4 February 2004 was World Cancer Day, which forms part of the wider campaign to significantly reduce premature deaths from cancer and improve the quality of life for cancer sufferers and cancer survival rates.
According to Health and Safety Executive (HSE) figures (from August 2012) occupational ill-health accounted for over 20 million working days lost and an estimated 12, 000 deaths per year. Occupational cancer caused by exposure to carcinogens in the workplace is a major component of occupational ill health. It causes approximately 8,000 deaths and a further 14,000 cancer registrations annually, and is a major drain on the UK economy.
Unlike workplace accidents, which are easy to link directly to an incident in the workplace, it can often take several decades for cancer to develop following exposure to carcinogens making it difﬁcult to associate cancer with work in many cases, especially if people have changed jobs or retired by the time the cancer is diagnosed.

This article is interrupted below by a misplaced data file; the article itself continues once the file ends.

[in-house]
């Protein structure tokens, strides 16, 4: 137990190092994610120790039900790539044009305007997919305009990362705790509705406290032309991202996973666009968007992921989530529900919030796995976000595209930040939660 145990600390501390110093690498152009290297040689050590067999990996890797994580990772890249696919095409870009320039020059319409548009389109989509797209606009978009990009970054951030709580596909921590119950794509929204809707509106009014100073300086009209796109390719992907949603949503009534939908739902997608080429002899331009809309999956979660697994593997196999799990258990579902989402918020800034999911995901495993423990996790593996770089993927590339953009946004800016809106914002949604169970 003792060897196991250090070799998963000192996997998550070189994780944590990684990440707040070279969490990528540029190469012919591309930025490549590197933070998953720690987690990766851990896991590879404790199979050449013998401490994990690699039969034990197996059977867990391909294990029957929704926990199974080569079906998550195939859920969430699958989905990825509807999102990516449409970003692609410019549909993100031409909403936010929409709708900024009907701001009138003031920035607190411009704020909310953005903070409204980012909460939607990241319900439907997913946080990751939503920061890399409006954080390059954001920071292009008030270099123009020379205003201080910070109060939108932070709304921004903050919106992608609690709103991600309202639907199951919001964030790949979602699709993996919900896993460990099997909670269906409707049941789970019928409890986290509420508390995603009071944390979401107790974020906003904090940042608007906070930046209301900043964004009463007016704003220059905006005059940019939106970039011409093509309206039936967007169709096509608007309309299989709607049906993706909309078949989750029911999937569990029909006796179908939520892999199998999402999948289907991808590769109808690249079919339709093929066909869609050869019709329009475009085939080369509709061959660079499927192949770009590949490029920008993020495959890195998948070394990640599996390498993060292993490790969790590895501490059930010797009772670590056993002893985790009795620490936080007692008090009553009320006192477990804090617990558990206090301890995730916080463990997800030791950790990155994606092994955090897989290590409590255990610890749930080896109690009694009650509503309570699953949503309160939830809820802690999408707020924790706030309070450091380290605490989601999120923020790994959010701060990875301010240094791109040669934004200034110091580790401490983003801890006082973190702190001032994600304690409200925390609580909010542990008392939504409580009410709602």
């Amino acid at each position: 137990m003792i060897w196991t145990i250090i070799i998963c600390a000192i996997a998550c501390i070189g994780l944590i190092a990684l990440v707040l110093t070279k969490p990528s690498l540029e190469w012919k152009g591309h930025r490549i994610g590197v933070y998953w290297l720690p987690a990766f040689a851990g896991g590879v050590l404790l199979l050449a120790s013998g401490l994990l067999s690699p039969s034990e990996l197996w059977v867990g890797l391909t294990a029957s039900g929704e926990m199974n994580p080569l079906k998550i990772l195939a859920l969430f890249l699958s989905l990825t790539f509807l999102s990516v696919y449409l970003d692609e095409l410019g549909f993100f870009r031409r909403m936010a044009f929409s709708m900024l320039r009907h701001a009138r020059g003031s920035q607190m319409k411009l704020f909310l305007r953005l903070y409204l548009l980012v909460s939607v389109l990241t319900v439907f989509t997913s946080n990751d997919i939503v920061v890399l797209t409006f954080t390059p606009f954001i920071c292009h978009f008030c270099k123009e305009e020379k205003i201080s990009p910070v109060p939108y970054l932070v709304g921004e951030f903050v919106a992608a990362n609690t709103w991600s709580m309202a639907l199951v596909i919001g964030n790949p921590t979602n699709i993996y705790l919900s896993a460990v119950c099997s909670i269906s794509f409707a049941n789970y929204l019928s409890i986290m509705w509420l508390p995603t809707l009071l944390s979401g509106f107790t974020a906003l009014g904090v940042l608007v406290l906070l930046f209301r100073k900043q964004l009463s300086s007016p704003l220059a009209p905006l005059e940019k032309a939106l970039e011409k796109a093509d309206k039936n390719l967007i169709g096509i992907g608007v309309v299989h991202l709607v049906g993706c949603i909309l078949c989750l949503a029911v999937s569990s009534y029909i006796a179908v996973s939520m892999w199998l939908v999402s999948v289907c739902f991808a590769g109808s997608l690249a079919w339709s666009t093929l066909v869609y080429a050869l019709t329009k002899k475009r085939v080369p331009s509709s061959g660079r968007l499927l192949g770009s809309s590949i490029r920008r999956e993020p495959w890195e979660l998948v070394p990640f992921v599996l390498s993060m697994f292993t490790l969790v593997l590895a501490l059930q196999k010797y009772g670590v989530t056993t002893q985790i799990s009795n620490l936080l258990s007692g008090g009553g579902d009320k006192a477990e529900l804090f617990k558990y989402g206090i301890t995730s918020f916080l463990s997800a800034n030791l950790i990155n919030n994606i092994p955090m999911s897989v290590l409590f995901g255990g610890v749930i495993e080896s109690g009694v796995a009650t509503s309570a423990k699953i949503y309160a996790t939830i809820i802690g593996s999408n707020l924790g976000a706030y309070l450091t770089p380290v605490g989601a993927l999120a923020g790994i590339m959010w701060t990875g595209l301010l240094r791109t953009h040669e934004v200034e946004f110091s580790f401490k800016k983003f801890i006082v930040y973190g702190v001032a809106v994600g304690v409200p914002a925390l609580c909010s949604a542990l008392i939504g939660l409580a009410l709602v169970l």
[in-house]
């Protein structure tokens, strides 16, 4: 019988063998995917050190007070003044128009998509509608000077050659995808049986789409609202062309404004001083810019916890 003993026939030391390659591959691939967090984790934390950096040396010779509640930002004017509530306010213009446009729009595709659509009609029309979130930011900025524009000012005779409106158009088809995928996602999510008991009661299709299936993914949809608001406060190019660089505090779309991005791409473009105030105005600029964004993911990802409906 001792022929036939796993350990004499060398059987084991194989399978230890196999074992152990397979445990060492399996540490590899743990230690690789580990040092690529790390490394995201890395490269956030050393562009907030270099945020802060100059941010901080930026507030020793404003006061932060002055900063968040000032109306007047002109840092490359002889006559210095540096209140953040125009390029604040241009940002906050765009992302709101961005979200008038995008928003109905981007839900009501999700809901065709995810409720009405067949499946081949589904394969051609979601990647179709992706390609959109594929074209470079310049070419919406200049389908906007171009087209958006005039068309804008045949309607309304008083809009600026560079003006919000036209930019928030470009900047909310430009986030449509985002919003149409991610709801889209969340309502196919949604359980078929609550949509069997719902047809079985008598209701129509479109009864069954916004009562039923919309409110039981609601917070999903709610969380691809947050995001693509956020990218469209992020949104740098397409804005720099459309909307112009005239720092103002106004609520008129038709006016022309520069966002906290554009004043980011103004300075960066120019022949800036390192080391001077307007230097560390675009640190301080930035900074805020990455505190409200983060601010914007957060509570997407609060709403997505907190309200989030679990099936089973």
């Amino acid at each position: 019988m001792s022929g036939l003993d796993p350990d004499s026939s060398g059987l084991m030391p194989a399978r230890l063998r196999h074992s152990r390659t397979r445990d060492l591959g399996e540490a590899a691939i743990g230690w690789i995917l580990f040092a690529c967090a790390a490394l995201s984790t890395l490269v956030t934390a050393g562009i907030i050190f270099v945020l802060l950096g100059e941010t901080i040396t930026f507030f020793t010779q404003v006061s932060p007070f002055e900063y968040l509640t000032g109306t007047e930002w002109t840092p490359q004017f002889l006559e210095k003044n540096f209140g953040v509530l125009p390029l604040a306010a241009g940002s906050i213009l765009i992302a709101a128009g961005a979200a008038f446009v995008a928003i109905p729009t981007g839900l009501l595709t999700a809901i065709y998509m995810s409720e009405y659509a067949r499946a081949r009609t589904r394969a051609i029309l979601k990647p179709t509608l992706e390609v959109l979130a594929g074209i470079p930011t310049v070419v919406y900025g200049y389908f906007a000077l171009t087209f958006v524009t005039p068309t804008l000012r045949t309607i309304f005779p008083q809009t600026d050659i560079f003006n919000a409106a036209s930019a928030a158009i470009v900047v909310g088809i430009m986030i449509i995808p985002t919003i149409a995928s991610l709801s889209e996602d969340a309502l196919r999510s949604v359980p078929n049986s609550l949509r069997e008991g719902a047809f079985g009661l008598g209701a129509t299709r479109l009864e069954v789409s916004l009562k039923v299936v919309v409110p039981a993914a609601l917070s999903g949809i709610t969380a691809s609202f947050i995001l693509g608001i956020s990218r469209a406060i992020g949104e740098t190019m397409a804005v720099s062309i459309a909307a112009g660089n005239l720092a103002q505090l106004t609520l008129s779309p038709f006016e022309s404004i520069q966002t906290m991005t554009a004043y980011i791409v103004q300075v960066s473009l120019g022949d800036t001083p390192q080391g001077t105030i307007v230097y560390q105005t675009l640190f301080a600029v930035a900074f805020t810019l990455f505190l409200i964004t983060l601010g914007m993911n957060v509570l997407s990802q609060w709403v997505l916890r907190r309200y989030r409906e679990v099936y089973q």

Employers need to ensure that risks to health are minimised as much as possible, perhaps by substituting dangerous materials, providing personal protective equipment (PPE), or carrying out health surveillance to monitor the health of those who are potentially at risk in the workplace (if the need is identified from a risk assessment). This is often considered on a case-by-case basis according to the level of exposure, and depends on whether there is screening available. It is helpful to keep a register of projects involving the handling of carcinogens and the levels to which staff are exposed.